Motormouth (Marvel UK, 1992-1993)
Writer: Graham Marks (1-10), Glen Dakin and Nick Barber (11), Andrew Cartmel (12).
Pencils: Gary Frank (1-4, 6),Phil Gascoine (5), Edmund Parryman (7), Del Barras (8), David Taylor (9), Rosie Mendoza (10, 11), Richard Elson (12).
Inks: Cam Smith (1-7).
“The British Marvel Universe is born!”
Let us walk back, you and I, to the days when comic books were poised to become the medium of the future – simpler times when, if you could draw a man muscley enough, a woman chesty enough, a belt pouchy enough, and a gun gunny enough, you could regularly sell multiple million copies of a single issue. These were the early 90s, before the Great Fall, and it seemed a propitious moment for Marvel UK to create not only a new title, but a whole new series of books, the British Marvel Universe. Warheads, Death’s Head II, The Knights of Pendragon, Hell’s Angel, Shadow Riders, and Wild Child. None of them would survive past issue twenty, and a few not even past issue ten, but along the way some rather interesting things happened, such as our subject today, the twelve-issue run of Motormouth which defies any attempts at easy categorization.
Motormouth’s heroine is a short, constantly cursing street punk whose years of homelessness produced a cynical, survival-first outlook on life that give the comic an intriguing set of social virtues not at all common in the genre. She is not out to save the world or right wrongs. She is trying to survive, to secure food and clothes even as she comes across a pair of dimension-warping sneakers (a pleasant reminder of a time when getting the right sneakers was a matter of playground life and death) that place her smack in the way of the evil Mys-Tech corporation’s plans for global domination.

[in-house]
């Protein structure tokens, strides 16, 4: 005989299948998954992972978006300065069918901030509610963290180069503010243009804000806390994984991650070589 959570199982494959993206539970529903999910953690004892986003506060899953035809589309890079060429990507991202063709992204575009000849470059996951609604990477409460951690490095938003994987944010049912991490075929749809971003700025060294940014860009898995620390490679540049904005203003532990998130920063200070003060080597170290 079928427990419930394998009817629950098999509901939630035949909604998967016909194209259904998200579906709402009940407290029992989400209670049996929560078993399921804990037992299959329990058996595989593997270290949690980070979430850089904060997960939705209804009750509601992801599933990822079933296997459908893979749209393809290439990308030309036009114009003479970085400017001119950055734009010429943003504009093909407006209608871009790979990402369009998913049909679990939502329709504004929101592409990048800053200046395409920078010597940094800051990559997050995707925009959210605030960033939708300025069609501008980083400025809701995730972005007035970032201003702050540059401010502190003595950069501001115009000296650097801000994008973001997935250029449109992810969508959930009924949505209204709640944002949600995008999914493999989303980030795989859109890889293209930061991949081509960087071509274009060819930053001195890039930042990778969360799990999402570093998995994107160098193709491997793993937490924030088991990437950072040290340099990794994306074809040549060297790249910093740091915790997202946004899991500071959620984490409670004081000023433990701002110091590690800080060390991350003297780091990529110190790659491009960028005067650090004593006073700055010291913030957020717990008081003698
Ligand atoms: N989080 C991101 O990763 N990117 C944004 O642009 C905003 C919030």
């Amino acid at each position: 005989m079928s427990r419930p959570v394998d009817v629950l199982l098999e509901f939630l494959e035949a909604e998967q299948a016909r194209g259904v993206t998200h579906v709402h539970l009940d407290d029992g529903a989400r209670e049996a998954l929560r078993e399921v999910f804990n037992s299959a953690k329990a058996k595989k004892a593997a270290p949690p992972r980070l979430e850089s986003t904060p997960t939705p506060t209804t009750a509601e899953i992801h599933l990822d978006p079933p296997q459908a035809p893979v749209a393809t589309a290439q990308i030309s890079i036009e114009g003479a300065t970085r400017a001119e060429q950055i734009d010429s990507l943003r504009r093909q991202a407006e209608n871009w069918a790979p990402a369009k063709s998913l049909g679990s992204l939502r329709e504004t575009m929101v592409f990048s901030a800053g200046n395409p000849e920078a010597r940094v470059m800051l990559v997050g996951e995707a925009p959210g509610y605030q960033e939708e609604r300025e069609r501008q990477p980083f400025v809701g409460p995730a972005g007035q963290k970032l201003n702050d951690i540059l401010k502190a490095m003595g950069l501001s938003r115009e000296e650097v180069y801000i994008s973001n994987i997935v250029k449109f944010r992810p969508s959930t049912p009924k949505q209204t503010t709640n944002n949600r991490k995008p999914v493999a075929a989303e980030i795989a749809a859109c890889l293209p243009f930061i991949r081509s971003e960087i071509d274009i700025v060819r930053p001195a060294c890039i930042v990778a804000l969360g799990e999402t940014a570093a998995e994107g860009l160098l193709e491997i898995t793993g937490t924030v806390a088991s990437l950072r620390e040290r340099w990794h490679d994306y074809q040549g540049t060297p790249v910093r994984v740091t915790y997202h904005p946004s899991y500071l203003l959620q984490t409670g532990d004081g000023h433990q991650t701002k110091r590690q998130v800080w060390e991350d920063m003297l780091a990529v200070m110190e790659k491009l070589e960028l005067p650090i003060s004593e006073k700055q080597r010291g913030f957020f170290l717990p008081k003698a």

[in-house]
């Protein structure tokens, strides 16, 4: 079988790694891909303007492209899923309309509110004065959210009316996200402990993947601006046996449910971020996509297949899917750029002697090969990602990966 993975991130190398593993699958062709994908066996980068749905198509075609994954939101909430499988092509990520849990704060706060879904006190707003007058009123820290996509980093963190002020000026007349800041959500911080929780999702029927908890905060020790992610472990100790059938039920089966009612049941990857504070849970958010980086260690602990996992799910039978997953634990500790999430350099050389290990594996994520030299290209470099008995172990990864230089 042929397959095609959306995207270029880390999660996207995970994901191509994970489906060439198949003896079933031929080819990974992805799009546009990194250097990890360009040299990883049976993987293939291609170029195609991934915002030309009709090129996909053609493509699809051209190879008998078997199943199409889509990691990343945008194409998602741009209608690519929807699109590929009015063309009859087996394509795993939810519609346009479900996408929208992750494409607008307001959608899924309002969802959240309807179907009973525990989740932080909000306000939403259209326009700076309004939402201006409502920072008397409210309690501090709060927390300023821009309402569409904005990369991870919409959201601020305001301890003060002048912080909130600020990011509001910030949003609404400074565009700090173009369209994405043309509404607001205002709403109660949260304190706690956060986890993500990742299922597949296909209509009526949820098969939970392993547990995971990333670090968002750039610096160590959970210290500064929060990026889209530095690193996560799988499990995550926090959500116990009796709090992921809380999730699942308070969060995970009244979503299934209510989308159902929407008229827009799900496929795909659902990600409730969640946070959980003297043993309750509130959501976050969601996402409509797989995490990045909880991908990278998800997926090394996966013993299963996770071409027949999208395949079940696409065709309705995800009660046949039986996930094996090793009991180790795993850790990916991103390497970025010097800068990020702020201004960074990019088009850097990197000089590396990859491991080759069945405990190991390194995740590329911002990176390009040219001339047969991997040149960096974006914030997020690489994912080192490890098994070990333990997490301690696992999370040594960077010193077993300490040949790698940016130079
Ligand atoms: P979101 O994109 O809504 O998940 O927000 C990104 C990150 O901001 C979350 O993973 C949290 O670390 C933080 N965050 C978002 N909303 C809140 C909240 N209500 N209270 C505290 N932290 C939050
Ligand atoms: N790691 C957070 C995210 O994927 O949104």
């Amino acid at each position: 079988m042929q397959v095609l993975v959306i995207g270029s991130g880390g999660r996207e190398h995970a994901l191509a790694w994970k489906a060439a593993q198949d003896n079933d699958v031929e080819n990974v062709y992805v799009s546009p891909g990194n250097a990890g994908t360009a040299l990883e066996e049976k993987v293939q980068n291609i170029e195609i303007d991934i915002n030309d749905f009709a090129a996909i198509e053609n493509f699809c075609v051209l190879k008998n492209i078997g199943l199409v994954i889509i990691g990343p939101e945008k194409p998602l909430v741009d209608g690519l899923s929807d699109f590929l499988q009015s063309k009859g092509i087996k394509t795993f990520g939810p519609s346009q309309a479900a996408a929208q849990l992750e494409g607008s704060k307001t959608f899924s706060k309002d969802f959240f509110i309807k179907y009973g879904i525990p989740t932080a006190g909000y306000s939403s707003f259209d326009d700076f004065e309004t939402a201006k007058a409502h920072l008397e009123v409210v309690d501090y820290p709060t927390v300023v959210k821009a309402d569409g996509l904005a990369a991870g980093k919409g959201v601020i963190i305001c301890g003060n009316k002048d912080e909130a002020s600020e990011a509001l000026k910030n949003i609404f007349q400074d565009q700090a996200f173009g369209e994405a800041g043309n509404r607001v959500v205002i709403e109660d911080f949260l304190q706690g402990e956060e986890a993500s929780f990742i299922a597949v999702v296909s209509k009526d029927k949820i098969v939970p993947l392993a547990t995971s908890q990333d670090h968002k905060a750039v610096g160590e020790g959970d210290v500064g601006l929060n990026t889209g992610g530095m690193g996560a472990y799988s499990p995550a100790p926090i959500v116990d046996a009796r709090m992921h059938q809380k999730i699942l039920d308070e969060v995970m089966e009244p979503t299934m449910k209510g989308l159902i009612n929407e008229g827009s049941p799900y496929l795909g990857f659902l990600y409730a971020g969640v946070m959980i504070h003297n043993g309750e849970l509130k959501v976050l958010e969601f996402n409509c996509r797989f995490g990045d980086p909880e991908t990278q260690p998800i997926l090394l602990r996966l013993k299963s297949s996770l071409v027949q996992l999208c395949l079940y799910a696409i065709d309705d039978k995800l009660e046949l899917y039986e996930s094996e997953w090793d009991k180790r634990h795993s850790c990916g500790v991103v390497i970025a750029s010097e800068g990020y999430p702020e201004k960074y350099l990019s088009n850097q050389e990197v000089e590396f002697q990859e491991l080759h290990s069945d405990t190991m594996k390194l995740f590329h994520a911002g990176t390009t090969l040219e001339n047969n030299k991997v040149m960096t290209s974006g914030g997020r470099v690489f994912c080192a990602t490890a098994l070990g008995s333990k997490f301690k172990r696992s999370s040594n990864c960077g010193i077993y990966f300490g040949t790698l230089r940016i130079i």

And that, really, is why this comic is so odd. In any other comic, the central character would uncover the giant plot, and then work to pull the operation apart for the good of humanity. But Motormouth, Harley Davis, has been too broken by hard life. She spends most of her time running, and only engages with the central baddies when they kidnap her lovable oaf of a partner, Killpower. Really, the comic is split in two – Nick Fury’s direct war against MysTech, and Motormouth’s random jaunts through various dimensions. While Nick and the Punisher and Cable and other such alpha-males of the early 90s dutifully blow shit up and kill dudes for justice, Harley is as likely to be fighting alongside a sorcerer princess or running from the police in a society based on militarized fashion.
The boys go through all the standard super hero moves, while Harley is allowed to actual be what her character is and act how one would expect a person with such a background to act. What’s more, she’s not the only female character behaving outside the playbook. What you notice in the background at SHIELD and MysTech are numerous women in positions of authority, espionage officers, tacticians – pretty much every level of administration has women and men drawn with comparable frequency. It’s a simple thing to do and yet, so little done. Just putting female characters regularly in front of computer screens, clearly doing a job and doing it competently, is perhaps a greater step forward for comic gender parity than the quirky character of Motormouth herself. It’s one of those tiny but huge details that it took us a few decades to work back around to.